Then I was having lunch at the Dolphin Square Bar and Grill and a woman and a boy of about eight arrived and sat down next to me. It was clear that she was his grandmother (for one thing he called her Gram). But there were other wondrous ways to tell, She was attentive, focused all of her energies and attention on him. She was necessarily strict when needed and made sure that he was eating his fish as well as the chips for example. She gave him a short history lesson, at this moment I cannot remember what it was but it was impressive. At some point I joined in their conversation. I think I told them how big the piece of fish was that came with the fish and chips. I also asked for the pudding menu from the waitress because they were not paying attention to Gram and little boy. The little boy was directed to go to the loo as Gram ascertained it could be a problem later on if not attended to. It was at this point I leaned over to Gram and told her what a great grandmother she was – well not great grandmother, you know what I mean. She was gracious. Then the little boy came back and I told them both – telling the little boy how lucky he was. They listened. I told them that even a little attention can make a difference and I told them the story of Nimmo and I. In that same restaurant Nimmo and I connected, he was not quite two. We laughed and talked and played. He went outside with his father and returned with a stone and said “Here Nana.” I was gob smacked. I wrote of this event to a man. He said: “Nimmo will remember you his whole life.” I only hope that the man does, he who I dumped under much provocation three days ago. The little boy has swimming lessons on Saturdays and I will see him again. 
 At this moment I began crying and sitting in Dolphin Square near the Help desk. Giuseppe, the Great came over and said with real alarm: “Alexis, what happened?” “Why are you crying?” i “I was writing and I got sad”. “OK good, I was afraid something happened.” He later said: “It is good that you having these feelings, that you can feel your sadness.” Of course, he is right. But look how cared for I am, here in London on my own.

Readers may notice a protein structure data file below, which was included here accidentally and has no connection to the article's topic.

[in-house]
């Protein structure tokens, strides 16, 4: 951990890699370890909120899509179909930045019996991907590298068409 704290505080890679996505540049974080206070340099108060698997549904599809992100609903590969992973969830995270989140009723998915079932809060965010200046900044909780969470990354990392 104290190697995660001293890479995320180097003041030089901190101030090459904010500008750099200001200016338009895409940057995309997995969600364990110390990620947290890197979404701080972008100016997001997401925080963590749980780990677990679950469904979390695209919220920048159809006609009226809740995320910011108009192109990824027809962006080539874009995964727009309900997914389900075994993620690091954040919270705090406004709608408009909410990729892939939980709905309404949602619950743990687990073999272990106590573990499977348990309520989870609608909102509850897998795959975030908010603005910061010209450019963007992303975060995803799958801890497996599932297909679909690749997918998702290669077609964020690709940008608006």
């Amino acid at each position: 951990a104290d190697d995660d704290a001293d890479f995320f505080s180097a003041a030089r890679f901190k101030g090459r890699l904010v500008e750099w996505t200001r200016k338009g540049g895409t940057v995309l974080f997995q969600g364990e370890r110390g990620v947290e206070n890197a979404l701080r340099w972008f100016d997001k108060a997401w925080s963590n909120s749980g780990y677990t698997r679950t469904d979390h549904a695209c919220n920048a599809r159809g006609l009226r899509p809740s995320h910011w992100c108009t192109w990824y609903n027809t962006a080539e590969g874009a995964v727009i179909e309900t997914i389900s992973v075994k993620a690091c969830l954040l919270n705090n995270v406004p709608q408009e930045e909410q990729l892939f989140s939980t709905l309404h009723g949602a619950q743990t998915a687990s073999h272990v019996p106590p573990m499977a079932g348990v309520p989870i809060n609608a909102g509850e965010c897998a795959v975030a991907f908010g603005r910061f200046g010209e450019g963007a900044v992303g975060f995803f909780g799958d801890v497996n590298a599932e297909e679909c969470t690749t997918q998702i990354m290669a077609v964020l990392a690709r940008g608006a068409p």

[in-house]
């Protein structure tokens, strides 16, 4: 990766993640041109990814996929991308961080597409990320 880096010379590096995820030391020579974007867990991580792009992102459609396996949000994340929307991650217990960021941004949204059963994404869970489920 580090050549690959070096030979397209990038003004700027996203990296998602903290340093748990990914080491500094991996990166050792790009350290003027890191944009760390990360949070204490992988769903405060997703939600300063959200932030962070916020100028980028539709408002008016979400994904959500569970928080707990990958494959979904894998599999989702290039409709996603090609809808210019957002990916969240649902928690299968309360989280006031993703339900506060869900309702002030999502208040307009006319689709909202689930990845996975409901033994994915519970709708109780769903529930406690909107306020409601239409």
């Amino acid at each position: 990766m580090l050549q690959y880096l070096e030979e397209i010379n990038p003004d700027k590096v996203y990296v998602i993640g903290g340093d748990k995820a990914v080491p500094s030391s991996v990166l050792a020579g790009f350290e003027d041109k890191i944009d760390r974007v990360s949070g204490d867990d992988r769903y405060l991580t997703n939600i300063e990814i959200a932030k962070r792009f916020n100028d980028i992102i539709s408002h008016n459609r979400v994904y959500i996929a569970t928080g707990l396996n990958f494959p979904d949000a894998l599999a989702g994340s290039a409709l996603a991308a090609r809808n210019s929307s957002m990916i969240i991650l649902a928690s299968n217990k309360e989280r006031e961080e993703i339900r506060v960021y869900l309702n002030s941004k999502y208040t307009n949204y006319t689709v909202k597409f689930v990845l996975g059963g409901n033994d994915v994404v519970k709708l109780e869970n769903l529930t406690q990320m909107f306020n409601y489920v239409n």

The next incident happened right here and actually in front of Giuseppe. A woman was making her way to Dolphin Square apartments. She was accompanied by a little boy and a little girl in a stroller. Somehow the little boy connected to me and we were having such fun together. We were giggling and laughing and he was playing very shy and teasing me. I asked him what his name was and he refused to tell me in a cute, withholding way. His mother insisted but he was adamant that he was not going to tell me. They left to go on their way and I gave him a blow kiss. He started to blow kiss back and Giuseppe said that he must have thrown ten blow kisses at me. But then next he decided to hug me and he kept running over and hugging me and hugging me. His mother was a bit gob smacked as I was. So was Giuseppe, who found it darling. This little boy lives in Dolphin Square, I can see and play with him at random.”